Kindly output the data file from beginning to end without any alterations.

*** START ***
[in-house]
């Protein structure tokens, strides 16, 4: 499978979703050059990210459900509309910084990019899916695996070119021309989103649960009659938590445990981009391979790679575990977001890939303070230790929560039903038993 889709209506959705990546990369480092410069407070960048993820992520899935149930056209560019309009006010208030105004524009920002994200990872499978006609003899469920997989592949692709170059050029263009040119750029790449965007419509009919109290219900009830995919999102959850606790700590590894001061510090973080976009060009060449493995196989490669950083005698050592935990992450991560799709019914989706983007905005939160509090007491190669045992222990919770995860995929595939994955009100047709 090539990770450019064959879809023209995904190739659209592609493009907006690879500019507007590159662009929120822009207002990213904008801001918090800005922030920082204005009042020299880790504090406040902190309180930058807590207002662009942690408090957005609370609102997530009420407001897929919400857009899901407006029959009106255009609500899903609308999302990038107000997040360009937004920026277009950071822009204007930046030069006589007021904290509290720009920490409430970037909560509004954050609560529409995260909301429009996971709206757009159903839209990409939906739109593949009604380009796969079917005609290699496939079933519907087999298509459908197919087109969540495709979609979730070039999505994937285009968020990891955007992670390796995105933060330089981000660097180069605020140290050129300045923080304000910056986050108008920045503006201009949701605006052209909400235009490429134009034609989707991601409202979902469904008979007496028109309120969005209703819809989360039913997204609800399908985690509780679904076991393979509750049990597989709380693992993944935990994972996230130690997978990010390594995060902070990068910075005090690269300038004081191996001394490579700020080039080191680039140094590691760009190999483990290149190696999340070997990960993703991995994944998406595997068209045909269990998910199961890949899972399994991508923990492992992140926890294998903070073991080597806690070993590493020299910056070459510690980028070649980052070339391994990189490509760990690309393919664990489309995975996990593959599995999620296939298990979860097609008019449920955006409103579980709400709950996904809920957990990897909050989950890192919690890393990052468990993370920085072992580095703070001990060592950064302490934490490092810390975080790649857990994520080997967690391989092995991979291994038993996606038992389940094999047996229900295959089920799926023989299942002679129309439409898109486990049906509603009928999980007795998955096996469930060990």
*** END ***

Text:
[in-house]
């Protein structure tokens, strides 16, 4: 499978979703050059990210459900509309910084990019899916695996070119021309989103649960009659938590445990981009391979790679575990977001890939303070230790929560039903038993 889709209506959705990546990369480092410069407070960048993820992520899935149930056209560019309009006010208030105004524009920002994200990872499978006609003899469920997989592949692709170059050029263009040119750029790449965007419509009919109290219900009830995919999102959850606790700590590894001061510090973080976009060009060449493995196989490669950083005698050592935990992450991560799709019914989706983007905005939160509090007491190669045992222990919770995860995929595939994955009100047709 090539990770450019064959879809023209995904190739659209592609493009907006690879500019507007590159662009929120822009207002990213904008801001918090800005922030920082204005009042020299880790504090406040902190309180930058807590207002662009942690408090957005609370609102997530009420407001897929919400857009899901407006029959009106255009609500899903609308999302990038107000997040360009937004920026277009950071822009204007930046030069006589007021904290509290720009920490409430970037909560509004954050609560529409995260909301429009996971709206757009159903839209990409939906739109593949009604380009796969079917005609290699496939079933519907087999298509459908197919087109969540495709979609979730070039999505994937285009968020990891955007992670390796995105933060330089981000660097180069605020140290050129300045923080304000910056986050108008920045503006201009949701605006052209909400235009490429134009034609989707991601409202979902469904008979007496028109309120969005209703819809989360039913997204609800399908985690509780679904076991393979509750049990597989709380693992993944935990994972996230130690997978990010390594995060902070990068910075005090690269300038004081191996001394490579700020080039080191680039140094590691760009190999483990290149190696999340070997990960993703991995994944998406595997068209045909269990998910199961890949899972399994991508923990492992992140926890294998903070073991080597806690070993590493020299910056070459510690980028070649980052070339391994990189490509760990690309393919664990489309995975996990593959599995999620296939298990979860097609008019449920955006409103579980709400709950996904809920957990990897909050989950890192919690890393990052468990993370920085072992580095703070001990060592950064302490934490490092810390975080790649857990994520080997967690391989092995991979291994038993996606038992389940094999047996229900295959089920799926023989299942002679129309439409898109486990049906509603009928999980007795998955096996469930060990």